The memoir is a tricky subgenre of nonfiction, made mischievous by its flexibility. How honest an author is, how creatively they stretch their literary license is up to them (though some experts disagree). Tug too hard, or take it too far, turning verifiable facts into falsehoods, and you might be at risk of relocation to the fiction section. Quote too much direct dialogue and some literati will eye you with suspicion for no memory is that perfect, while others will argue for the necessary evil. Every memoir comes with a choice, a question of how to balance what happened with what makes for a compelling story. Even the decisions on what to leave out of a book critically impact its form and honesty, adding contrast like the negative space in a painting, drawing attention to what is presented, or even deliberating highlighting what is not.

I’m guessing you’ve started to wonder what the hell this tumbling turn down Memory Mountain has to do with literary analysis at large. My point, as it so often and unsurprisingly is the case, is buried in a question: How do we translate the characters of real life into writing and what becomes of them when we do? The obvious answer is through the aforementioned memoir. But now we’re back to the issue of veracity: How do we know a memoir is accurate? They’re inherently subjective, and even good memories are biased by perspective, the passage of time, the number of recitations of any given memory, and the locations of magically meandering hallways and sitting rooms. So let’s say we accept the natural stain of subjectivity. What about the shoddy, shifty ways of the mind, which misplace and lose crucial details of everyday life? How do we combat that? Documentation is a good start, bringing us to, hopefully, more than half-complete Dear Diary entries. We can also look to art, photos, journals, letters, recordings, and phone calls to others to consult with and/or argue about what happened. These are solid starts, though how to compile the wealth of a life into something sensical and readable is another challenge entirely.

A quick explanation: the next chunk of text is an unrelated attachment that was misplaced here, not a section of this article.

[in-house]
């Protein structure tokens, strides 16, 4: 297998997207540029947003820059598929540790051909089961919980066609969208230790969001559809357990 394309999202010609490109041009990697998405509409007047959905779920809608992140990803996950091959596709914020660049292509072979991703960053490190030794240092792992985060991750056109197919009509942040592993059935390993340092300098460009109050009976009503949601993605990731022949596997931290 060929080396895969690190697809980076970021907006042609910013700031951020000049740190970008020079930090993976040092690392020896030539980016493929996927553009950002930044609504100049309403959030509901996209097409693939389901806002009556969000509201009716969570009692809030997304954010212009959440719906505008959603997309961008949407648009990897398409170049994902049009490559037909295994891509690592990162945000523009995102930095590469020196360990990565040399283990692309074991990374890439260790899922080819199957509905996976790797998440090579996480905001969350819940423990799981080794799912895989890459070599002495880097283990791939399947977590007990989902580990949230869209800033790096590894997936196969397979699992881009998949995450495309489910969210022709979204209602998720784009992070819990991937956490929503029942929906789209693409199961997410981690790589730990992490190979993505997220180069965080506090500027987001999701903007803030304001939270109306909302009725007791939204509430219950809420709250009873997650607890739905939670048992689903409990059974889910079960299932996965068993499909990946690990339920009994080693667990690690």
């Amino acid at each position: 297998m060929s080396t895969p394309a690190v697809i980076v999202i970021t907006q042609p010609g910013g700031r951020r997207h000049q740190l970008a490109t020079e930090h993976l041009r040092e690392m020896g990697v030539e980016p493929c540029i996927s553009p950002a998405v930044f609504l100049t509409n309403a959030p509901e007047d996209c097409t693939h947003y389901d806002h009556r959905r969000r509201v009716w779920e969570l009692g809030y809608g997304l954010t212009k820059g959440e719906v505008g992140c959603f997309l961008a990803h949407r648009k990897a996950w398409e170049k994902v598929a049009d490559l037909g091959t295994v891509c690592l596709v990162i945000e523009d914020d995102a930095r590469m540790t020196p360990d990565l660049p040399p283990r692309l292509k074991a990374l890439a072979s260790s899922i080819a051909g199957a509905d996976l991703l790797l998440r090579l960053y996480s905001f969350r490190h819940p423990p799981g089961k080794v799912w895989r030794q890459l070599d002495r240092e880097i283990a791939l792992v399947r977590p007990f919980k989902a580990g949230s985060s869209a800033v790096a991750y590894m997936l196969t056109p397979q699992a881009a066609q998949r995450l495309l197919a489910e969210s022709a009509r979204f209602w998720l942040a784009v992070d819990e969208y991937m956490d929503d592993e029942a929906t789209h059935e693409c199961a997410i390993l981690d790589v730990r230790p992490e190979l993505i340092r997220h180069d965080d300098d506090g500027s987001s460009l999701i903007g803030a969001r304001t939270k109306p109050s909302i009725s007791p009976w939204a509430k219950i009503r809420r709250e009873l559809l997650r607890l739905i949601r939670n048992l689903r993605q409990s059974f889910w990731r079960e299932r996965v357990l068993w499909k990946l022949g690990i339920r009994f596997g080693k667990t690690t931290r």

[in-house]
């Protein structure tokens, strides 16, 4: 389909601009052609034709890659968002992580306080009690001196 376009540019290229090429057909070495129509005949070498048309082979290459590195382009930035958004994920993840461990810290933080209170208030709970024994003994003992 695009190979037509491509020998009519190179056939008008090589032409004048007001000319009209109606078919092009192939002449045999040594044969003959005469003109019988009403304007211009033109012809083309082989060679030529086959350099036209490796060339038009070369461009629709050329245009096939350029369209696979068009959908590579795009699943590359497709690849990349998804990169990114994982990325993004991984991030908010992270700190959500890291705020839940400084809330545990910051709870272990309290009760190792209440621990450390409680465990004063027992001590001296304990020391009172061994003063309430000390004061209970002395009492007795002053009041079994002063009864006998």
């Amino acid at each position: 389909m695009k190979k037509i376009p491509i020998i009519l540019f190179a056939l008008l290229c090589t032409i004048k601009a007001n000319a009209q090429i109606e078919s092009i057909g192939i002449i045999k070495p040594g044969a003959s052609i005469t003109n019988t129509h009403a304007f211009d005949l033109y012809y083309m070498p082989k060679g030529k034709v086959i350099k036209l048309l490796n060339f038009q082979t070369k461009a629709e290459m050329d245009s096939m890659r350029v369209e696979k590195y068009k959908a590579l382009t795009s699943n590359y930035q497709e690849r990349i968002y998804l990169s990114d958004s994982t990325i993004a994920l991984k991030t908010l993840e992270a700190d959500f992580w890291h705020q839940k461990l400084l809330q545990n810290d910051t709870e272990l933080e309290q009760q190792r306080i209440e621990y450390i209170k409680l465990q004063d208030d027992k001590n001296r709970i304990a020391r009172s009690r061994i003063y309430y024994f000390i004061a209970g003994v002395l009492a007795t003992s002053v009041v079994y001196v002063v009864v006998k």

What lens will you tell the story through? What will the focus be? Full autobiography? Semi-biographical autobiography? An attempt to commemorate a career or occasion? A way to work out unresolved issues? A way to say what you never could? The options are overwhelming, which may be part of the reason why the authors who not only write them, but draw them, are so impressive. Over the course of the next week or so, I’ll be examining parts of the works of three such writer-artists (to pick at even one of them as a whole would be to either inaccurately quantify it as something it’s not, or to drive myself batty). To begin, I’ll look at  Alison Bechdel’s Fun Home, its rendering of the self, the father, and its attempt to understand both.